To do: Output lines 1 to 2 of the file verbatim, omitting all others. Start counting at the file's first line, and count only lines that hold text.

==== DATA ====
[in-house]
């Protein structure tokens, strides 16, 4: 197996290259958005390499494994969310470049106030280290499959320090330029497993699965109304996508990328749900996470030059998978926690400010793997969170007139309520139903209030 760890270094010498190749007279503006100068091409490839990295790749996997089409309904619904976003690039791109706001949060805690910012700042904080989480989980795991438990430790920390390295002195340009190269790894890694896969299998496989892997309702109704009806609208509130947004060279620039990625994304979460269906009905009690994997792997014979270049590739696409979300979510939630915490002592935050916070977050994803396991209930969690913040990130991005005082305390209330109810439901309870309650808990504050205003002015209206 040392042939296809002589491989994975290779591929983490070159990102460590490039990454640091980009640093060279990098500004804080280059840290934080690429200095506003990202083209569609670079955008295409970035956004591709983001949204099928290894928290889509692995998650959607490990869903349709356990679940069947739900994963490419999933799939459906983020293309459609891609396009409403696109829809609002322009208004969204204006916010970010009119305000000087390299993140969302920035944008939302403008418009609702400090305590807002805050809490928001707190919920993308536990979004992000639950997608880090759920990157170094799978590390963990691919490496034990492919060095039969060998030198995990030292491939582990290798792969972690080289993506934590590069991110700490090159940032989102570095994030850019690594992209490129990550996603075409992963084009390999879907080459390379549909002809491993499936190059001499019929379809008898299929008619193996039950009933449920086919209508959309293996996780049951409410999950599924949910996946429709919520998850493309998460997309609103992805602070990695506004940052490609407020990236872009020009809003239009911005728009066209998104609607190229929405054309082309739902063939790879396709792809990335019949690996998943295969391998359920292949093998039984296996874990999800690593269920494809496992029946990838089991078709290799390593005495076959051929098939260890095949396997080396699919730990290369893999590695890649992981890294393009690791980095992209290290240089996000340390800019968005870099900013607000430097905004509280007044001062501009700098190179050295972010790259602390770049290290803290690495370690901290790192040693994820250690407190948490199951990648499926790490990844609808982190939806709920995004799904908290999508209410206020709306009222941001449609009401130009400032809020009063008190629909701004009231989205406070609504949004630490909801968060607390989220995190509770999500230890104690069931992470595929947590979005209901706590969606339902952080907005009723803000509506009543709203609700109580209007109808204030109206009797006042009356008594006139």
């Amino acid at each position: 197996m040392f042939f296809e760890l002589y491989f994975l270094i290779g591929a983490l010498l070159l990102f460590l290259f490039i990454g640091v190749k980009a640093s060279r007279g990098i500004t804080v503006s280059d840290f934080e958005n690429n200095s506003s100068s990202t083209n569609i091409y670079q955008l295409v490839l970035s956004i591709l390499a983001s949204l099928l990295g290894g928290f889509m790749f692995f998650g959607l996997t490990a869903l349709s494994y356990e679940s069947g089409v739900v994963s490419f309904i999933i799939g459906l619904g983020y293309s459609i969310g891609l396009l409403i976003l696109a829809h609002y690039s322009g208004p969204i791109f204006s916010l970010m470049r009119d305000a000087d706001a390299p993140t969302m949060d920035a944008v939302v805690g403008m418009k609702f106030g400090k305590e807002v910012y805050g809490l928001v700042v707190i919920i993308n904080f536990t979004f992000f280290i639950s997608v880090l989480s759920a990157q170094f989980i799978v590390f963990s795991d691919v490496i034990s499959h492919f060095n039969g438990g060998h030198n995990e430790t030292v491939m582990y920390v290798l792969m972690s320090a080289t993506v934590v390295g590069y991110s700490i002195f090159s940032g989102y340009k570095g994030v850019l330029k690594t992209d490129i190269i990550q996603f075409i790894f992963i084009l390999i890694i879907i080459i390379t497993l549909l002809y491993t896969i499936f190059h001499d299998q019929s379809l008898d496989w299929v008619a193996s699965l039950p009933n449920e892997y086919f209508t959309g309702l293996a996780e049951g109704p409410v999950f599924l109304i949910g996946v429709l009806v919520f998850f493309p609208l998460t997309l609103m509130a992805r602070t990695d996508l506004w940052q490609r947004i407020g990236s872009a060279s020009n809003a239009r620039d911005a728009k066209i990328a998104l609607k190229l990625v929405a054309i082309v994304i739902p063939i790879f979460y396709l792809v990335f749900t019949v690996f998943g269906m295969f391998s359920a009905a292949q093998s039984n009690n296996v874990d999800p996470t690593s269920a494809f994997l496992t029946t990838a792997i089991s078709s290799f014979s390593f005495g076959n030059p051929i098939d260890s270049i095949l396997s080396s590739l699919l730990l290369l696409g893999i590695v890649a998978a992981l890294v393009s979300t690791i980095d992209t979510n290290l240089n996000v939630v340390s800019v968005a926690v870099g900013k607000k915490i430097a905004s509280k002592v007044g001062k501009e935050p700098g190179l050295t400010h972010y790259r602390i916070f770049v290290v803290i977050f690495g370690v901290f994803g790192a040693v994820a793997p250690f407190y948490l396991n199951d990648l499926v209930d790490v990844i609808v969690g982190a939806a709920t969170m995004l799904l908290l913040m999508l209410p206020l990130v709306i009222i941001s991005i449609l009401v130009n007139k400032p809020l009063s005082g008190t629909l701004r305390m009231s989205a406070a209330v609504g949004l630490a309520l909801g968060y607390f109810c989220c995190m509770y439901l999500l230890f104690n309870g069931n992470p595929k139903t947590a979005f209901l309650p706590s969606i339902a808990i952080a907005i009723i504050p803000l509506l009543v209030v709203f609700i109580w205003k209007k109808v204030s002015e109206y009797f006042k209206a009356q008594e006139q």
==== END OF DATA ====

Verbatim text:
[in-house]
């Protein structure tokens, strides 16, 4: 197996290259958005390499494994969310470049106030280290499959320090330029497993699965109304996508990328749900996470030059998978926690400010793997969170007139309520139903209030 760890270094010498190749007279503006100068091409490839990295790749996997089409309904619904976003690039791109706001949060805690910012700042904080989480989980795991438990430790920390390295002195340009190269790894890694896969299998496989892997309702109704009806609208509130947004060279620039990625994304979460269906009905009690994997792997014979270049590739696409979300979510939630915490002592935050916070977050994803396991209930969690913040990130991005005082305390209330109810439901309870309650808990504050205003002015209206 040392042939296809002589491989994975290779591929983490070159990102460590490039990454640091980009640093060279990098500004804080280059840290934080690429200095506003990202083209569609670079955008295409970035956004591709983001949204099928290894928290889509692995998650959607490990869903349709356990679940069947739900994963490419999933799939459906983020293309459609891609396009409403696109829809609002322009208004969204204006916010970010009119305000000087390299993140969302920035944008939302403008418009609702400090305590807002805050809490928001707190919920993308536990979004992000639950997608880090759920990157170094799978590390963990691919490496034990492919060095039969060998030198995990030292491939582990290798792969972690080289993506934590590069991110700490090159940032989102570095994030850019690594992209490129990550996603075409992963084009390999879907080459390379549909002809491993499936190059001499019929379809008898299929008619193996039950009933449920086919209508959309293996996780049951409410999950599924949910996946429709919520998850493309998460997309609103992805602070990695506004940052490609407020990236872009020009809003239009911005728009066209998104609607190229929405054309082309739902063939790879396709792809990335019949690996998943295969391998359920292949093998039984296996874990999800690593269920494809496992029946990838089991078709290799390593005495076959051929098939260890095949396997080396699919730990290369893999590695890649992981890294393009690791980095992209290290240089996000340390800019968005870099900013607000430097905004509280007044001062501009700098190179050295972010790259602390770049290290803290690495370690901290790192040693994820250690407190948490199951990648499926790490990844609808982190939806709920995004799904908290999508209410206020709306009222941001449609009401130009400032809020009063008190629909701004009231989205406070609504949004630490909801968060607390989220995190509770999500230890104690069931992470595929947590979005209901706590969606339902952080907005009723803000509506009543709203609700109580209007109808204030109206009797006042009356008594006139």